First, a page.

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Home > Business > Special


Hot products, hotter problems

BS Bureau in New Delhi | January 13, 2006

Some months ago, when a team member bought an HP iPAQ PDA phone which took forever (5-10 seconds usually) to connect after you pressed the call-accept button, it was "proof" enough that a computer firm couldn't really produce a phone -- only "phone' companies like Nokia or Sony Ericsson were to be trusted when it came to phones, even phone-PDAs.

Over the past few months, however, while we've reviewed phones and other products in this space, and it's apparent the so-called killer apps have their own share of problems. A look at some of them:

Nokia 6600: One of the models Nokia's banking on now at the entry level as far as smart phones are concerned, the 6600's frustratingly slow to start, and then use. It takes about 30 seconds to reach the "enter PIN" stage and then another 10 to get operational -- most Nokia phones take 8-9 seconds.

Almost all users of this phone will tell you it has exceptionally large number of key-press delays and either jams or hangs frequently. As for the keyboard, in order to look stylish, the first row of keys (the 1-2-3 row) has bigger keys and they get smaller as you go down to the 7-8-9 -- this makes even SMSing a real pain.

The option of using an MP3 file as a ring tone is just hype since it sounds really bad. The voice and video recording are there purely for show since 60 seconds and 10 seconds, respectively, is of little use to anyone.

This is, perhaps, the only Nokia phone that has a Bluetooth compatibility problem and so, if you go shopping in Delhi's Nehru Place, they'll tell you to buy just one or two headsets as these are the only compatible ones.

Sony Ericsson P910i: The coolest PDA phone to use undoubtedly, given the jog dial which allows you to use most functions with just one hand unlike most PDAs which require both hands.

Yet, it hangs frequently enough -- you just get a white screen -- and then the only option is to remove the battery and instal it again. For a PDA phone, it strangely does not allow you to copy text from an email and paste this onto a new/existing word file (the iPAQ, needless to say, allows this).

In fact, if you want to access email, either by surfing the net or through the Airtel Blackberry/Hutchmail kind of push-mail, the battery's the real killer -- so if you want to use the phone for an entire day, it's a good idea to carry your charger with you.

As with all non-Windows-based phones, there's no global search facility and you have to do a search in each category separately -- contacts, email, word files, excel sheets and so on. In the iPAQ, by contrast, a single search throws up all references, whether they are in the contacts list, in emails, or in excel/word files.

One of our staffers who uses a P910i kept getting a disc-full warning even after he removed most applications and pictures/songs -- finally, he had to get the software upgraded which meant that all information on the machine was lost and had to be backed up from the PC all over again.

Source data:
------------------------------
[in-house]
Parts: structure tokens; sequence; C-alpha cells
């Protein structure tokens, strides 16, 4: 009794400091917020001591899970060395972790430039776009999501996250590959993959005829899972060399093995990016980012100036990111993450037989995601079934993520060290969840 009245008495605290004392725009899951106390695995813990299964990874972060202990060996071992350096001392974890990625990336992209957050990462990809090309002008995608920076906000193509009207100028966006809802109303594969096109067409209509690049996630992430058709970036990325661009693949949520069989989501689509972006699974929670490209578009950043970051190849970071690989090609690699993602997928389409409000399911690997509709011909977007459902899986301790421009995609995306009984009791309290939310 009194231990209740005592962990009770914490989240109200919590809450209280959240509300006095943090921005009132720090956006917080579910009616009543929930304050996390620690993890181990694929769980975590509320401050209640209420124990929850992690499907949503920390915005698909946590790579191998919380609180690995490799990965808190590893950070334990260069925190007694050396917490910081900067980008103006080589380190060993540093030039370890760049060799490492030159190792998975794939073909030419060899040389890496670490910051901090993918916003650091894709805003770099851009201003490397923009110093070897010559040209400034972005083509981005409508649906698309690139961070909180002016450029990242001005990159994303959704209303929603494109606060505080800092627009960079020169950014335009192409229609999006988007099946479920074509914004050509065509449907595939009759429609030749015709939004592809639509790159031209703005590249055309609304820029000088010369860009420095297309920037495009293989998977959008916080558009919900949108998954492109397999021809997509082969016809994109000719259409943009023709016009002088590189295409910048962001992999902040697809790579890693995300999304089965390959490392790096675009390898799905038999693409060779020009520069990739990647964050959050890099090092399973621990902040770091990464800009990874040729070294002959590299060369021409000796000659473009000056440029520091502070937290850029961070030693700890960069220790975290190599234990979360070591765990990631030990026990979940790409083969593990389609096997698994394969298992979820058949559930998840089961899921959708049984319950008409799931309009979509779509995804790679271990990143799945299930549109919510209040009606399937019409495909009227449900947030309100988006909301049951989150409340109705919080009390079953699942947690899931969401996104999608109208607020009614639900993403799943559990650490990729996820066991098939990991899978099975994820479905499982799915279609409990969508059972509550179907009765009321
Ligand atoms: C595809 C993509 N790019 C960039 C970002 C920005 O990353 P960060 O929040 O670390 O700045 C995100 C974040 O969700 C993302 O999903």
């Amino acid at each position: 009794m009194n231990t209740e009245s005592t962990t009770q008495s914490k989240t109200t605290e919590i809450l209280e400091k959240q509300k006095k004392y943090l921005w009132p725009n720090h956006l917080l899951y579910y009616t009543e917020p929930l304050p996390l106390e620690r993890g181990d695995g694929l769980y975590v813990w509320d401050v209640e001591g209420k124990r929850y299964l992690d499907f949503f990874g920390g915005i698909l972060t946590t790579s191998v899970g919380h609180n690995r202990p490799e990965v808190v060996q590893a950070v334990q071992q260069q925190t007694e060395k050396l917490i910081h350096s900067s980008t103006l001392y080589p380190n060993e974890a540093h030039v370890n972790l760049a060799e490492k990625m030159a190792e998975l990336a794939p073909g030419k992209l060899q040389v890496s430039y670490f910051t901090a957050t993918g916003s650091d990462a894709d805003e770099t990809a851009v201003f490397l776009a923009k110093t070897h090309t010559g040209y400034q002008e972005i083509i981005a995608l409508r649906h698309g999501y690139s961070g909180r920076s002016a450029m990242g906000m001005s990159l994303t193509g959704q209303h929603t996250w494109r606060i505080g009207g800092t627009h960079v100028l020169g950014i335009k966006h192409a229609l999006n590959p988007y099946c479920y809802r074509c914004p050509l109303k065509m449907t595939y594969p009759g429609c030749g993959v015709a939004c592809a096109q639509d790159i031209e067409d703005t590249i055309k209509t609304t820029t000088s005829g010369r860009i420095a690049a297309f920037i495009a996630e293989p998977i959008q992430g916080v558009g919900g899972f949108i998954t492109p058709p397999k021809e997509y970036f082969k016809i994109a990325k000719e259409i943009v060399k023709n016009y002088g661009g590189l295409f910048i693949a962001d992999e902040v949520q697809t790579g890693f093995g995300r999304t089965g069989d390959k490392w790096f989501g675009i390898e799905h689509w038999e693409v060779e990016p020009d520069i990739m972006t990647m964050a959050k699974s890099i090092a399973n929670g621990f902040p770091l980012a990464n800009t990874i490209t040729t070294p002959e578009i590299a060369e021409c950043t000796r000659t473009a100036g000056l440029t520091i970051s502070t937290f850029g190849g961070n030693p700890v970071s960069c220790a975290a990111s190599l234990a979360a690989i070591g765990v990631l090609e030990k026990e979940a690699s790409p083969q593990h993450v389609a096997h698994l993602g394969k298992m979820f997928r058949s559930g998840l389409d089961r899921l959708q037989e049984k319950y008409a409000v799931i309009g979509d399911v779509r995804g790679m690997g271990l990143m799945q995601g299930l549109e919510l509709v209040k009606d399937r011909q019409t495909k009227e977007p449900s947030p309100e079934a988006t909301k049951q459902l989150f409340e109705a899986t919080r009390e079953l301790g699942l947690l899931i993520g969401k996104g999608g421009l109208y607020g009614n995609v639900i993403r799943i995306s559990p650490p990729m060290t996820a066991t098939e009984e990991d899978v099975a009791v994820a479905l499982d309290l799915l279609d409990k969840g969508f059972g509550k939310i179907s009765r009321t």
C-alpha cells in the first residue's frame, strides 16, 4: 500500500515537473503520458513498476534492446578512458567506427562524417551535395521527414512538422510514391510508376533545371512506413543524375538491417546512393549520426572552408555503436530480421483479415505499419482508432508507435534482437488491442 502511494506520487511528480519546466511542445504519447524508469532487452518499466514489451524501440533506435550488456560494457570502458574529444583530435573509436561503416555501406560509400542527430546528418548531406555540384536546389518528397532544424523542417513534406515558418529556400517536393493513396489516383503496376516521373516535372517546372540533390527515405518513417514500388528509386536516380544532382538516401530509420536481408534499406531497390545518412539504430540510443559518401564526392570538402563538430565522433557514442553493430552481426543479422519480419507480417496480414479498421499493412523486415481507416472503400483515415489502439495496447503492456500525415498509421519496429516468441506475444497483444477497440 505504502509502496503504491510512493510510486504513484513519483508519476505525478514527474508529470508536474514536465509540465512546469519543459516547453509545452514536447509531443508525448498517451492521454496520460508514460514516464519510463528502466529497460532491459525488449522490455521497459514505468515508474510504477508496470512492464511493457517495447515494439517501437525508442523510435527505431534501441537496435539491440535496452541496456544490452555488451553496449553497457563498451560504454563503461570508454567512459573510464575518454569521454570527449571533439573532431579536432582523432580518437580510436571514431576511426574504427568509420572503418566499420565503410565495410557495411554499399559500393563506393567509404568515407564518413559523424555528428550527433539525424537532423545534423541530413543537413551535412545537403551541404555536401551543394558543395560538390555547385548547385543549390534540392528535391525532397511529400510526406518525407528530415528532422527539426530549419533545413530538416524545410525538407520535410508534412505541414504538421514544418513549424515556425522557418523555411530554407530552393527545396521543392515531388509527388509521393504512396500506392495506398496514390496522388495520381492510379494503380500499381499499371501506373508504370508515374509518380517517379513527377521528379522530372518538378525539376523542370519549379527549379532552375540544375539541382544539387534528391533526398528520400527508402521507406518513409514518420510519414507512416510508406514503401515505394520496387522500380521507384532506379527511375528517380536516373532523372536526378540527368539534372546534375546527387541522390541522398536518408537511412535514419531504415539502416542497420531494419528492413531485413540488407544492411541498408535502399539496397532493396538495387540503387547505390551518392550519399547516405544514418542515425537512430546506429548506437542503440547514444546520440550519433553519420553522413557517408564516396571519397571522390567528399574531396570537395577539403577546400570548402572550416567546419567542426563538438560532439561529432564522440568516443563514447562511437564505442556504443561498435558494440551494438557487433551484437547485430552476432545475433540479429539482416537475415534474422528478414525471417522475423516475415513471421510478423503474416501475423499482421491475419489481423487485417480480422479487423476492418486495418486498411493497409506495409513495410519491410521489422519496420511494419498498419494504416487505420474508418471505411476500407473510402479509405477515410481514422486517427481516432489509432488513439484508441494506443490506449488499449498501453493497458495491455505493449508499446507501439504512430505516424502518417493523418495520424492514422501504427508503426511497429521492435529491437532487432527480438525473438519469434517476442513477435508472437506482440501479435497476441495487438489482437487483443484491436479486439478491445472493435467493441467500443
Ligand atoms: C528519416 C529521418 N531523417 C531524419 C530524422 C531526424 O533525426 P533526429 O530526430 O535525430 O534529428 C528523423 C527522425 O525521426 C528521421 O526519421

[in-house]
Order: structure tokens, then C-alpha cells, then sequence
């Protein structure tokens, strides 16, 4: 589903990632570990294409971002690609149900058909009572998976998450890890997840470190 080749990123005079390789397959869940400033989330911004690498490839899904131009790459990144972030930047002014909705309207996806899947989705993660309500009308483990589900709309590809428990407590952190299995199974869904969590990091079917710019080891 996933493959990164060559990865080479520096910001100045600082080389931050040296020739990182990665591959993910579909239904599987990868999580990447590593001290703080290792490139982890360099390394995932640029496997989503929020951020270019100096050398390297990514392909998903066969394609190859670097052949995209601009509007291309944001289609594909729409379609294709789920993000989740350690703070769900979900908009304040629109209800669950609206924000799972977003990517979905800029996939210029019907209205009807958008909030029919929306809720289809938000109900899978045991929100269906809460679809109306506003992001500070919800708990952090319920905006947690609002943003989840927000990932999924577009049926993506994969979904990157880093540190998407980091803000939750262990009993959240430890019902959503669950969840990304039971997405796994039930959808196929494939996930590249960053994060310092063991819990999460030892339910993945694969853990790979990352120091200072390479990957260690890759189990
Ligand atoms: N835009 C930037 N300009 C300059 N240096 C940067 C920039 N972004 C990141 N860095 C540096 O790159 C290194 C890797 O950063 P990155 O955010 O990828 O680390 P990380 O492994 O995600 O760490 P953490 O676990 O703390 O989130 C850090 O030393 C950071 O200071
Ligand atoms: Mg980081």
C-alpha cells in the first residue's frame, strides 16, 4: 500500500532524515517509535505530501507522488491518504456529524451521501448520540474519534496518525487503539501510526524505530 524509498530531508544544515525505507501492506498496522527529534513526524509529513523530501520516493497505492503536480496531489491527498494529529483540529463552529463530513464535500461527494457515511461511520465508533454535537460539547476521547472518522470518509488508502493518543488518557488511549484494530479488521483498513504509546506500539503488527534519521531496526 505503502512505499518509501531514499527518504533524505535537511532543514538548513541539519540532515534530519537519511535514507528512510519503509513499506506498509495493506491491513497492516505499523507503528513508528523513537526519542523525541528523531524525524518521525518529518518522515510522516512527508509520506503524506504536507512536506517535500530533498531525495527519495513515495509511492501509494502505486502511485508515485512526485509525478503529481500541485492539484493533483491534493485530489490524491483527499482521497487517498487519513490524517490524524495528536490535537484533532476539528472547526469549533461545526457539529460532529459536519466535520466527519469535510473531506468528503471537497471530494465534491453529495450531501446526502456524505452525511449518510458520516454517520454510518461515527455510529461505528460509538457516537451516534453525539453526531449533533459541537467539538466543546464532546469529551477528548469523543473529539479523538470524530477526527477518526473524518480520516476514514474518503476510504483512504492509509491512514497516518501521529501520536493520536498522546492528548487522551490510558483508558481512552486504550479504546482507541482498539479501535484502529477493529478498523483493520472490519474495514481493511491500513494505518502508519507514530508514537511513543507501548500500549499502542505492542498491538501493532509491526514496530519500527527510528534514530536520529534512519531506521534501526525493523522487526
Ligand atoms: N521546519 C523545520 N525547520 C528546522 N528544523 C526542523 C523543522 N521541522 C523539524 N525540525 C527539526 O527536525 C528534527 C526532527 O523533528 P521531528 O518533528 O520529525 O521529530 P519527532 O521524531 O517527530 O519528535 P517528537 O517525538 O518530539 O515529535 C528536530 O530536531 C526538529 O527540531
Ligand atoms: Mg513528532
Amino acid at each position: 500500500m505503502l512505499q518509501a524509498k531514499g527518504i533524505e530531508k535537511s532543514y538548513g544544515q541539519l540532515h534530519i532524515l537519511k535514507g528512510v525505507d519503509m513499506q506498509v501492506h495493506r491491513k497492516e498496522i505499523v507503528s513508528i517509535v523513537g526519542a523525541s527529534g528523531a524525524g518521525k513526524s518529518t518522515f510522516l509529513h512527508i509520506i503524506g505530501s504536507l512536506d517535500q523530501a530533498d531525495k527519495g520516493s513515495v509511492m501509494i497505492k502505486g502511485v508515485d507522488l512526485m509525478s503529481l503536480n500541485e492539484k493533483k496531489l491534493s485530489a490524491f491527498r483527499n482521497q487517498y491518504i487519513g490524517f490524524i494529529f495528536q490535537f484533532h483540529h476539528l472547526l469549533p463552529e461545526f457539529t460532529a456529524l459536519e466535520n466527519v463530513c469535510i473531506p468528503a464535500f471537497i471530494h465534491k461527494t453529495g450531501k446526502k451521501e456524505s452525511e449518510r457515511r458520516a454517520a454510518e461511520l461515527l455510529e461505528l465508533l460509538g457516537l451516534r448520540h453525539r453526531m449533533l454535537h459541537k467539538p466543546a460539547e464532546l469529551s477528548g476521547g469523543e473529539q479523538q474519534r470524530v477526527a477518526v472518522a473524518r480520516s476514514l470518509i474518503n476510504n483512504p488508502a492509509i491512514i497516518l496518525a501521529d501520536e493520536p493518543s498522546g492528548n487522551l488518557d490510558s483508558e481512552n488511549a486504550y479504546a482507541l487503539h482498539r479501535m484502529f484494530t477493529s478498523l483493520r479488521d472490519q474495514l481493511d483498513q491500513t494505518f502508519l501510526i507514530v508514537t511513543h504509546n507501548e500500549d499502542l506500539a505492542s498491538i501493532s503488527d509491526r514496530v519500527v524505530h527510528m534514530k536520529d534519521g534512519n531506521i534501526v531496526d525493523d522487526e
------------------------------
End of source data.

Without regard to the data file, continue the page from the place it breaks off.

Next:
Mini iPod: Undoubtedly the coolest product that's come out in a long time, despite the host of iPod wannabes that have been launched since, with video screens, and without them. The problem, however, is that the machine hangs very often, especially when you're hearing one song and want to switch to another.

Also, if you don't use the instrument for a few days, the battery drains out completely and recharging it through the computer cable isn't a smooth exercise either and requires you to switch on and off the instrument a few times.

The adapter to allow recharging from a normal electric point doesn't work too well either. Most important, unlike the Walkman genre of equipment that use removable batteries, the iPod's battery is fused in the product and so can't be replaced by you when its life runs out. It costs $60 to get it replaced.

Nokia 9300: Nokia's PDA killer app scores over many available in the market since it is Edge-enabled and makes surfing two to three times faster than on others like the P910i.

The biggest problem, however, is that moving from one application to another takes almost as much time as it does on an iPAQ. The keyboard's keys are too together to use anything but your thumbs and the model doesn't have the obligatory touchscreen and stylus that every other self-respecting PDA has.

LG T5100: Though sold as a music-phone, the set hangs up every time you listen to music and a call comes in. The "call accept" key refuses to work, as if reluctant to move after the musical experience.

Even the flaw is not consistent. Sometimes the music continues and even though the display shows "call waiting", you can just helplessly look at it and wish that you hadn't turned the MP3 player on.

On the other hand, the caller gets "user busy" tone even if you have a "call waiting" activated. The problem, sadly, seems to be genetic since the newly launched M4400 also suffers from the same drawback. The phone, while playing music, shows "call coming" but the keys jam up.



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Number of User Comments: 3




Sub: Nonsense about an HP iPAQ PDA

I can't believe that you took just one failing HP iPaq to delegate the entire product as a dud, your first line of search should ...


Posted by Arani Mukherjee





Sub: A misinformed author

the author of this article is misinformed atleast about reliablity issues with the iPod. the iPod family was never intended to be used as a ...


Posted by exp11





Sub: Ipod Nano problems

Dear friends, I am thankful that somebody has chosen to dare the big brands with their criticism. I have my own sobstory abotu Ipod Nano. ...


Posted by Ratan Sharda




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